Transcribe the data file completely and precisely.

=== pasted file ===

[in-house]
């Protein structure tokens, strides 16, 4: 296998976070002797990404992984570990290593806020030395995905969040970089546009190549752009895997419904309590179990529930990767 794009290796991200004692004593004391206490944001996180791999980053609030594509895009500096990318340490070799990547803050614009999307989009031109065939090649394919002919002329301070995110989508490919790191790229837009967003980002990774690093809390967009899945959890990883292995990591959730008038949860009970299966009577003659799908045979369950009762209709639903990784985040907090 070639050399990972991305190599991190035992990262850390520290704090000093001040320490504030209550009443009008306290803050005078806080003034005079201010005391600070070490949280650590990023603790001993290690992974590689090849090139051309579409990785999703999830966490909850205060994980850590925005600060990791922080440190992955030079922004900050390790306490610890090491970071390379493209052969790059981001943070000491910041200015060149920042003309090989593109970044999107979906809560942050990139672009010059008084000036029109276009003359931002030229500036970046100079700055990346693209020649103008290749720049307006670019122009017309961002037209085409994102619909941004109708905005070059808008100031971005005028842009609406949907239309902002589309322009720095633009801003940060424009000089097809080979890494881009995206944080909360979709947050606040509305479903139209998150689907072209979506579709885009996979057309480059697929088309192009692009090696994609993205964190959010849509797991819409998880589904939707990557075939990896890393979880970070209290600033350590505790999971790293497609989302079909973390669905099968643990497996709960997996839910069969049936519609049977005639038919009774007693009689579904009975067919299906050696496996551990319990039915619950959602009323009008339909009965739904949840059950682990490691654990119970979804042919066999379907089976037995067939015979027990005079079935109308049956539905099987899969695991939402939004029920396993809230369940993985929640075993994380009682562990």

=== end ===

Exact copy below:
[in-house]
């Protein structure tokens, strides 16, 4: 296998976070002797990404992984570990290593806020030395995905969040970089546009190549752009895997419904309590179990529930990767 794009290796991200004692004593004391206490944001996180791999980053609030594509895009500096990318340490070799990547803050614009999307989009031109065939090649394919002919002329301070995110989508490919790191790229837009967003980002990774690093809390967009899945959890990883292995990591959730008038949860009970299966009577003659799908045979369950009762209709639903990784985040907090 070639050399990972991305190599991190035992990262850390520290704090000093001040320490504030209550009443009008306290803050005078806080003034005079201010005391600070070490949280650590990023603790001993290690992974590689090849090139051309579409990785999703999830966490909850205060994980850590925005600060990791922080440190992955030079922004900050390790306490610890090491970071390379493209052969790059981001943070000491910041200015060149920042003309090989593109970044999107979906809560942050990139672009010059008084000036029109276009003359931002030229500036970046100079700055990346693209020649103008290749720049307006670019122009017309961002037209085409994102619909941004109708905005070059808008100031971005005028842009609406949907239309902002589309322009720095633009801003940060424009000089097809080979890494881009995206944080909360979709947050606040509305479903139209998150689907072209979506579709885009996979057309480059697929088309192009692009090696994609993205964190959010849509797991819409998880589904939707990557075939990896890393979880970070209290600033350590505790999971790293497609989302079909973390669905099968643990497996709960997996839910069969049936519609049977005639038919009774007693009689579904009975067919299906050696496996551990319990039915619950959602009323009008339909009965739904949840059950682990490691654990119970979804042919066999379907089976037995067939015979027990005079079935109308049956539905099987899969695991939402939004029920396993809230369940993985929640075993994380009682562990």